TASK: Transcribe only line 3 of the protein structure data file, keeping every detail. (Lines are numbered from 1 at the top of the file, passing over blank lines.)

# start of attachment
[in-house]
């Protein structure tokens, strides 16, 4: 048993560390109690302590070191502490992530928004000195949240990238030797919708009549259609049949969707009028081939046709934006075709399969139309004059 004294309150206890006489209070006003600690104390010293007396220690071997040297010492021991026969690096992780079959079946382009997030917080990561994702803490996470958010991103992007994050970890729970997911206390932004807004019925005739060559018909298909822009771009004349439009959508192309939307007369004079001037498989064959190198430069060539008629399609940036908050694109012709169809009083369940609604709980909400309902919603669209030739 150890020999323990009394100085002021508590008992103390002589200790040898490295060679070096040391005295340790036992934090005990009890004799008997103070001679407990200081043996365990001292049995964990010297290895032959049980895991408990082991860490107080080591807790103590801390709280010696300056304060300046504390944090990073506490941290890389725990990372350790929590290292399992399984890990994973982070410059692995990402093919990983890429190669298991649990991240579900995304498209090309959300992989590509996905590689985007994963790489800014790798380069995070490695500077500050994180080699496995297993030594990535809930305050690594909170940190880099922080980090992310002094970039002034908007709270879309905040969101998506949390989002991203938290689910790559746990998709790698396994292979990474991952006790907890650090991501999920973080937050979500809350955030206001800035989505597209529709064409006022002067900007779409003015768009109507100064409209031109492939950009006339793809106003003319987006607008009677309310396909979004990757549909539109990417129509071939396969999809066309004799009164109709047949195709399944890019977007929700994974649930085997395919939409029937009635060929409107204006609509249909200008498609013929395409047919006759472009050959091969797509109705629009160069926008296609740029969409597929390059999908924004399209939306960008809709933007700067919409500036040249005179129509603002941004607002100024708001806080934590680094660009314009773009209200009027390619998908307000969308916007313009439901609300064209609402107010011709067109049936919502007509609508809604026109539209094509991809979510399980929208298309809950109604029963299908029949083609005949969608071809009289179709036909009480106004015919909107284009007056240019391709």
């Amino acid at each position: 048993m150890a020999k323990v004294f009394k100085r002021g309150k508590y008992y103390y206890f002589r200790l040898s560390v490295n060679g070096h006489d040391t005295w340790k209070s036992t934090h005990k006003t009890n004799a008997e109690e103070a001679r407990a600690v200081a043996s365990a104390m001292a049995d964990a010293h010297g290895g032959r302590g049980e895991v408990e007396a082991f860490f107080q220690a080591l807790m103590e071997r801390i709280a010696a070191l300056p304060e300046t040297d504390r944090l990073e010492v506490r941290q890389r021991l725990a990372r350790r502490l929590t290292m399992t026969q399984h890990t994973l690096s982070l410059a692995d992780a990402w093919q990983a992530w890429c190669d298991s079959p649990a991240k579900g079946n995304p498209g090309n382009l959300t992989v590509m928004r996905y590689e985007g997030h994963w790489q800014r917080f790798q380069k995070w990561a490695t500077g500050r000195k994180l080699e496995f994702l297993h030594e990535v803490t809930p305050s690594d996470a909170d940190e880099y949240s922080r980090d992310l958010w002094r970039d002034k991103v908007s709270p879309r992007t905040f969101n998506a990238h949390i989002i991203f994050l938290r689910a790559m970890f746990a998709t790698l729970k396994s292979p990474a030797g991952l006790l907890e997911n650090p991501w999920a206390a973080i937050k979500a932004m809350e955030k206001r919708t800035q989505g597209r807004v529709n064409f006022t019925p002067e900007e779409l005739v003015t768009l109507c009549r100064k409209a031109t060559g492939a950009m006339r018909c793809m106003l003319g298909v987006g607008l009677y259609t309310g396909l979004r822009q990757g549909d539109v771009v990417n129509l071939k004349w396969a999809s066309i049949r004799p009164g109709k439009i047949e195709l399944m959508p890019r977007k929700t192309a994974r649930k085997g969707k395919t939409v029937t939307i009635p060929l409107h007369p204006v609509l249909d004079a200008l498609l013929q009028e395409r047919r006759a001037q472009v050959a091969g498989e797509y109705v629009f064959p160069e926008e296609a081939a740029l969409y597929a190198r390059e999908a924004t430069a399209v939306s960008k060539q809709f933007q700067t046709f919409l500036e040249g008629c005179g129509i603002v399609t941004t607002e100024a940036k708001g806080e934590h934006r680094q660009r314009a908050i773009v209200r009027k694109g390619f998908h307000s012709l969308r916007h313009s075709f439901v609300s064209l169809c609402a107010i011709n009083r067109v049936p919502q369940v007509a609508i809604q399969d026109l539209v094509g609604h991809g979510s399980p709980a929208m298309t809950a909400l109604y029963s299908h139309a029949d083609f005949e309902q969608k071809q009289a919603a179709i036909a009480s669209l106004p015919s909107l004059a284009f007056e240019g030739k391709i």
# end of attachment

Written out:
């Amino acid at each position: 048993m150890a020999k323990v004294f009394k100085r002021g309150k508590y008992y103390y206890f002589r200790l040898s560390v490295n060679g070096h006489d040391t005295w340790k209070s036992t934090h005990k006003t009890n004799a008997e109690e103070a001679r407990a600690v200081a043996s365990a104390m001292a049995d964990a010293h010297g290895g032959r302590g049980e895991v408990e007396a082991f860490f107080q220690a080591l807790m103590e071997r801390i709280a010696a070191l300056p304060e300046t040297d504390r944090l990073e010492v506490r941290q890389r021991l725990a990372r350790r502490l929590t290292m399992t026969q399984h890990t994973l690096s982070l410059a692995d992780a990402w093919q990983a992530w890429c190669d298991s079959p649990a991240k579900g079946n995304p498209g090309n382009l959300t992989v590509m928004r996905y590689e985007g997030h994963w790489q800014r917080f790798q380069k995070w990561a490695t500077g500050r000195k994180l080699e496995f994702l297993h030594e990535v803490t809930p305050s690594d996470a909170d940190e880099y949240s922080r980090d992310l958010w002094r970039d002034k991103v908007s709270p879309r992007t905040f969101n998506a990238h949390i989002i991203f994050l938290r689910a790559m970890f746990a998709t790698l729970k396994s292979p990474a030797g991952l006790l907890e997911n650090p991501w999920a206390a973080i937050k979500a932004m809350e955030k206001r919708t800035q989505g597209r807004v529709n064409f006022t019925p002067e900007e779409l005739v003015t768009l109507c009549r100064k409209a031109t060559g492939a950009m006339r018909c793809m106003l003319g298909v987006g607008l009677y259609t309310g396909l979004r822009q990757g549909d539109v771009v990417n129509l071939k004349w396969a999809s066309i049949r004799p009164g109709k439009i047949e195709l399944m959508p890019r977007k929700t192309a994974r649930k085997g969707k395919t939409v029937t939307i009635p060929l409107h007369p204006v609509l249909d004079a200008l498609l013929q009028e395409r047919r006759a001037q472009v050959a091969g498989e797509y109705v629009f064959p160069e926008e296609a081939a740029l969409y597929a190198r390059e999908a924004t430069a399209v939306s960008k060539q809709f933007q700067t046709f919409l500036e040249g008629c005179g129509i603002v399609t941004t607002e100024a940036k708001g806080e934590h934006r680094q660009r314009a908050i773009v209200r009027k694109g390619f998908h307000s012709l969308r916007h313009s075709f439901v609300s064209l169809c609402a107010i011709n009083r067109v049936p919502q369940v007509a609508i809604q399969d026109l539209v094509g609604h991809g979510s399980p709980a929208m298309t809950a909400l109604y029963s299908h139309a029949d083609f005949e309902q969608k071809q009289a919603a179709i036909a009480s669209l106004p015919s909107l004059a284009f007056e240019g030739k391709i």